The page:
When talking to your teen, take a page from the OPS handbook and solicit their opinion. Ask them what they would change and why that would help. If their proposals aren’t feasible, such as foregoing a mask, have a conversation about why. If they suggest alterations that might work, such as more direct instruction, explore possibilities like utilizing online resources, hiring a tutor, or reaching out to their teacher. However, keep in mind that virtual school may limit teachers’ options for the time being.
While you and school leaders ultimately set the rules, involving your teen when possible will demonstrate your willingness to listen and encourage them to express their needs more openly.
3. What has being a student during a pandemic taught you?
By now, it’s pretty clear that this time period is one for the history books. Similar to the 1918 influenza pandemic — the most severe pandemic in recent history — students will likely be reading about COVID-19 many years from now.
Remind your teen that while not necessarily always a positive one, they are living through an important historical time period. And as with most historical events, there’s something to be learned.
Ask your teen what they have discovered while navigating school through the pandemic. Maybe they’ve realized how much can be accomplished virtually — or how exhausting using technology all day can feel. Maybe they have gotten much closer with a small circle of friends versus a broad group of acquaintances. Or maybe they’re simply recognizing how to take pleasure in small moments during a difficult time.
Whether it’s about themselves, their social circles, or the world at large, encourage them to maintain focus on what they’re learning during this unique period in history.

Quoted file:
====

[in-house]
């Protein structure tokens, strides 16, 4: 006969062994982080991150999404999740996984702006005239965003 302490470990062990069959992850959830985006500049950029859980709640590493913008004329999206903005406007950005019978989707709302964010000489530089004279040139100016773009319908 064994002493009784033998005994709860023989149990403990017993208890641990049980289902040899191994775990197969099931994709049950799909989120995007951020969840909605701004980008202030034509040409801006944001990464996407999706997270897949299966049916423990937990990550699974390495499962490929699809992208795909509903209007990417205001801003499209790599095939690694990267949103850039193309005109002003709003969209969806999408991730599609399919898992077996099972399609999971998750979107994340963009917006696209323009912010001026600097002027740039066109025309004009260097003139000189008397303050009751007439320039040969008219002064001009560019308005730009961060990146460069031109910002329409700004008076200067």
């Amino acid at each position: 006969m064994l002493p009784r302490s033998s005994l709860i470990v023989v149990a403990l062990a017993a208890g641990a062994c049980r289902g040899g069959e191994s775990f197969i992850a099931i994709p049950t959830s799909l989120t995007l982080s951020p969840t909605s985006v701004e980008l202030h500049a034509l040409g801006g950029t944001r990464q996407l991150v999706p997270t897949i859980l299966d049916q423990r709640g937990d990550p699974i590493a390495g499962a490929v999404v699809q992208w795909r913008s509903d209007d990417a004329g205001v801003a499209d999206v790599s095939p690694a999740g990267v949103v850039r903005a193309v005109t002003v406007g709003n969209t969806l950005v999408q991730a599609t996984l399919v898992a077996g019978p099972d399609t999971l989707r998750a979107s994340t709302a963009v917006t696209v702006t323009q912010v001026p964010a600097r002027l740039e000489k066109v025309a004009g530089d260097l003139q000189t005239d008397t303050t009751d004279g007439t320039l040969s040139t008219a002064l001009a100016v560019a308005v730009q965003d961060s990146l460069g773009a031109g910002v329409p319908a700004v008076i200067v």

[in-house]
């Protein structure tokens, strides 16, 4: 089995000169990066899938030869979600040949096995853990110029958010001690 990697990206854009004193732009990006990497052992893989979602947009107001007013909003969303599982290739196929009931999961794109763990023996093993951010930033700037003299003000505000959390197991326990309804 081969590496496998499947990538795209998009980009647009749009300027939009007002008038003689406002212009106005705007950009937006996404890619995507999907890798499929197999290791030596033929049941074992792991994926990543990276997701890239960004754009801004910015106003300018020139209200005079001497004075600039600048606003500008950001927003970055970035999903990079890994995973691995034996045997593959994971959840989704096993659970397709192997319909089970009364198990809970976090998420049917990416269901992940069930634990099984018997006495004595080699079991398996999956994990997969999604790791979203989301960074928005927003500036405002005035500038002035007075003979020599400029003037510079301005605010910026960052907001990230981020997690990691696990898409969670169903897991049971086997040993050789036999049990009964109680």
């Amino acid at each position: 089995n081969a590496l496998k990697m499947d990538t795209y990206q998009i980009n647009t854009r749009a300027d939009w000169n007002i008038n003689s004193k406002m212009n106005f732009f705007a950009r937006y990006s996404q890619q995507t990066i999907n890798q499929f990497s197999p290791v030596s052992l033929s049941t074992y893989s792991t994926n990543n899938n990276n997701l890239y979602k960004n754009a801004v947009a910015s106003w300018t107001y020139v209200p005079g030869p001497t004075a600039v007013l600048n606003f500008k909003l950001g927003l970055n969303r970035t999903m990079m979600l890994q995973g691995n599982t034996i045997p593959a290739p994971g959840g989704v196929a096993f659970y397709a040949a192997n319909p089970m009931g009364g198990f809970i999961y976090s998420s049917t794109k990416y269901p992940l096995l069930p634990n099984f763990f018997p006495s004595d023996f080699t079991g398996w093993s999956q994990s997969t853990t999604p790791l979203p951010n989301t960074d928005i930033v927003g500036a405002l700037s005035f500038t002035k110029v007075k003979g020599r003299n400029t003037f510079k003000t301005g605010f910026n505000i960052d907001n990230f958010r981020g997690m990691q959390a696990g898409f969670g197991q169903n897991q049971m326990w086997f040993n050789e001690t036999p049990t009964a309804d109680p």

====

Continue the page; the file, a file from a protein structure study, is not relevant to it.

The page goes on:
4. How can I help you get the most out of your school experience right now?
Whether your teen is 13 or 18, they’re being asked to display a high level of maturity right now. They are responsible for protecting themselves and others — all while keeping up with school in a less-than-normal situation. All of this can be exhausting.
Ask how you can help them succeed, and be ready to step up when they need you. Teens may boast independence left and right, but they’re still developing the ability to problem solve, make informed decisions, and fully think things through.
Now more than ever, they may need extra support to navigate school effectively. This may be in the form of helping them organize their workload, providing them with a more private workspace, or reaching out to a teacher for advice. As long as they’re reasonable requests, do your best to accommodate their needs when possible.
5. Most Importantly: How Are You Feeling — and Why?
Learning remains just as essential as it always has been, but the stress and uncertainty created by the COVID-19 pandemic have been especially tough on teens. Right now, be sure to check in on their mental health and provide them the support they need.
Ask your teen how they are doing, and be prepared to listen. Express empathy about what they’re going through, and remind them that it’s okay to feel overwhelmed. By remaining calm and proactive, you can set the tone for a productive conversation.
If you’re concerned about your teen’s mental well-being, talk to their pediatrician, who can provide support either in person or through a telehealth visit.
The COVID-19 pandemic has changed the world for everyone. While many teens would much rather be going about their school day without these added concerns, this is their reality for the time being. By asking purposeful questions, you and your teen can talk openly to navigate COVID-19 and school together.
Do you have questions about talking about COVID-19 or school with your teenager? Contact your child’s pediatrician to learn more.